But when I was there, on the inside, the outside world couldn’t reach me, any of us. That’s how it felt. And if you would have seen it, visited, you would have felt the same.
• • •
It was the sound of the ocean and the smell of eucalyptus. It was a spontaneous decision to go skinny dipping at midnight. It was sleeping on the beach, running in the sand.
It was riding your bike — everywhere — the ocean breeze in your hair.
It was spending the better part of my freshman year barefoot, because I could.
It was laying back and looking at the stars — and you could see all of them.
It was talking about the future like it was a philosophical concept you could embrace when you felt like it — till then, pass the joint and sing a song.
• • •
It was a beach house on DP, overlooking the ocean — impossibly expensive anywhere else in the world — now comfortably inhabited by a few poor students and a cat.
It was the last months of care-free, a teenage me, that contemplated life but didn’t have to.
It was throwing my arms up to the sky and breathing deep.
Munchies in the wee hours of the morning, studying on the roof of the UCen because you could get there from the CALPIRG office.
It was walking barefoot on pathways — cliffs overlooking the ocean, learning to surf. Getting in trouble, thinly avoiding getting in trouble, having crushes, getting noise complaints for loudly blasting Guns n’ Roses with my door open.
Oddly enough, this morning is really the first time that I’ve sat down and thought about the entirety of my time there.
And it’s only because the news of what happened hit me much harder than I thought it would.
I don’t know any of the kids who died or were injured.
I haven’t gone back often or thought about it much at all.
When I decided to move to LA, dropping out of college, I felt good about leaving. My urge for the jagged realities swelled and the smooth perfection of IV felt too unchanging, too utopian.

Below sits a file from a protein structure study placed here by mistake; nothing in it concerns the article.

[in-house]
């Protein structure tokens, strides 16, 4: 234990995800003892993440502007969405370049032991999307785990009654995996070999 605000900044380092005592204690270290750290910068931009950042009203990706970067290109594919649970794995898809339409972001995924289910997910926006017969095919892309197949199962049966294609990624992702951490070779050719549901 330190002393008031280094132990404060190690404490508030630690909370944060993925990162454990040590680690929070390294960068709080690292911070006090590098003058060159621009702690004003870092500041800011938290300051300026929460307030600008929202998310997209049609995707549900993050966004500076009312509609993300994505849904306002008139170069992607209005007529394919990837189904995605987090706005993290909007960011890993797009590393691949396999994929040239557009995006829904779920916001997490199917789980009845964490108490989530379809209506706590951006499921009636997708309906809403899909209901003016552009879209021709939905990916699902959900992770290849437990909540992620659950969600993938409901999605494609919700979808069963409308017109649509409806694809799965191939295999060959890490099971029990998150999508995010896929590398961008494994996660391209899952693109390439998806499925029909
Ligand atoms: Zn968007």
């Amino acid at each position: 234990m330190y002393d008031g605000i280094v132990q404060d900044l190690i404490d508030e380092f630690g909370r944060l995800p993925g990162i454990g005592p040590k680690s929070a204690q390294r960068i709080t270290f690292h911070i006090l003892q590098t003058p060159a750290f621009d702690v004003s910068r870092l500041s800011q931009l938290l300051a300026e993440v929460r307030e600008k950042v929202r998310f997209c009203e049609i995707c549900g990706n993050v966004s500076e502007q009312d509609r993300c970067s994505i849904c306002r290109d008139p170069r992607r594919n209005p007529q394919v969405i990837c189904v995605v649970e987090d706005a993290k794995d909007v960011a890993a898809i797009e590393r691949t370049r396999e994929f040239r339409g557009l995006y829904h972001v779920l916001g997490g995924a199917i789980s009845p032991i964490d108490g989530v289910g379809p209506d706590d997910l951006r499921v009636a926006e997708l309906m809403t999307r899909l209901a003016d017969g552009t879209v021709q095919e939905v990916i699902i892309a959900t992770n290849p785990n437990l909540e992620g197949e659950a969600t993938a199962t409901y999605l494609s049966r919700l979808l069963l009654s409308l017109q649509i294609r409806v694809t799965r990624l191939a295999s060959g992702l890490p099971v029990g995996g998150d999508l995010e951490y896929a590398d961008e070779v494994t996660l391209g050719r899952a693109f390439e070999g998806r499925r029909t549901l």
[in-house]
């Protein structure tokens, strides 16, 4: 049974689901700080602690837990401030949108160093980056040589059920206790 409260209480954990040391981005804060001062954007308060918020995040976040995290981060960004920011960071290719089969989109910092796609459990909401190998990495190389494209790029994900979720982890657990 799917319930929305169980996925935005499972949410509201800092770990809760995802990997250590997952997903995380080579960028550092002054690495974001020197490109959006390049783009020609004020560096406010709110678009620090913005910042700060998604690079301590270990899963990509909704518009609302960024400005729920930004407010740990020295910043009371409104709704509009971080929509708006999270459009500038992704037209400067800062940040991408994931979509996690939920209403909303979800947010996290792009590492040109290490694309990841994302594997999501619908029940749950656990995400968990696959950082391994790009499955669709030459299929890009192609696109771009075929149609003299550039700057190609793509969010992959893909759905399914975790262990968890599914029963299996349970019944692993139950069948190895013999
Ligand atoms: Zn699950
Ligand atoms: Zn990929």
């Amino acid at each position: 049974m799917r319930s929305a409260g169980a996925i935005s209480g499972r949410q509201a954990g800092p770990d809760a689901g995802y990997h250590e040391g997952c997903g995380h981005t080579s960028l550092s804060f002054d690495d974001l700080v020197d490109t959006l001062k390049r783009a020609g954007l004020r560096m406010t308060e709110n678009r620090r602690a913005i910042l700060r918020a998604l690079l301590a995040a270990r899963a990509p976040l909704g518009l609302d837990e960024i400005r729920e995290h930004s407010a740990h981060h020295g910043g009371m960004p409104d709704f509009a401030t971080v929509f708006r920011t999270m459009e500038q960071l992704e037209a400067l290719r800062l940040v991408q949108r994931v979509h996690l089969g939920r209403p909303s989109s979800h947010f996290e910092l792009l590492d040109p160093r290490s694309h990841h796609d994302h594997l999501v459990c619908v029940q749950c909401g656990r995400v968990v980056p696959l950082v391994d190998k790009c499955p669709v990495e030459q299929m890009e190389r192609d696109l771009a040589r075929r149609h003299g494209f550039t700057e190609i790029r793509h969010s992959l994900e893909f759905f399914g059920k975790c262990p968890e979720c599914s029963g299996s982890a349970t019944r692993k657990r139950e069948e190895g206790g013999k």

I wanted grime, I wanted some ugly.
I got it.
• • •
But IV was always that place in my mind. When I did go back, it was like Neverland — nothing seemed to have changed, nothing broken or rearranged by the forces of time or recession.
I think this news hits me so hard because now that place is changed.
The innocence, the paradise niche I created in my mind for IV — is lost.
Gun violence, psychotic rage — I wouldn’t in a million years have thought IV could host the insanity of these ills.
My heart sinks with the thought that no place is safe.
No paradise is untouchable. No Utopia is unbreakable.
• • •
But then I read a line supposedly from the sick mind of the shooter: “Humanity is a disgusting, wretched, depraved species.”
And it dawns on me, no, you are. You are disgusting, depraved and wretched.
You are the exact manifestation of the worst in this species.
• • •
Humanity is hope, it is light, it is a fight to be better, to evolve. Humanity is incredible. It is inspiring. It is smooth and jagged, and beautifully both.
• • •
As my heart sinks, it rises again — with that one line.
Because humans are capable of framing humanity in the twisted perversion of their own shortcomings doesn't mean that humanity is evil, that it is lost.
And because IV is no longer Utopian to me, doesn’t mean that my time there wasn’t.
And it doesn’t mean that a paradise can’t be made with the smooth and jagged pieces of perfection and reality; of humanity.
Here’s to a Paradise not lost, but changed. Here’s to IV.
— Eleanor Goldfield is a creative activist and freelance writer living in Los Angeles. She works primarily with political organizations to promote their message in pop culture using creative means. The opinions expressed are her own.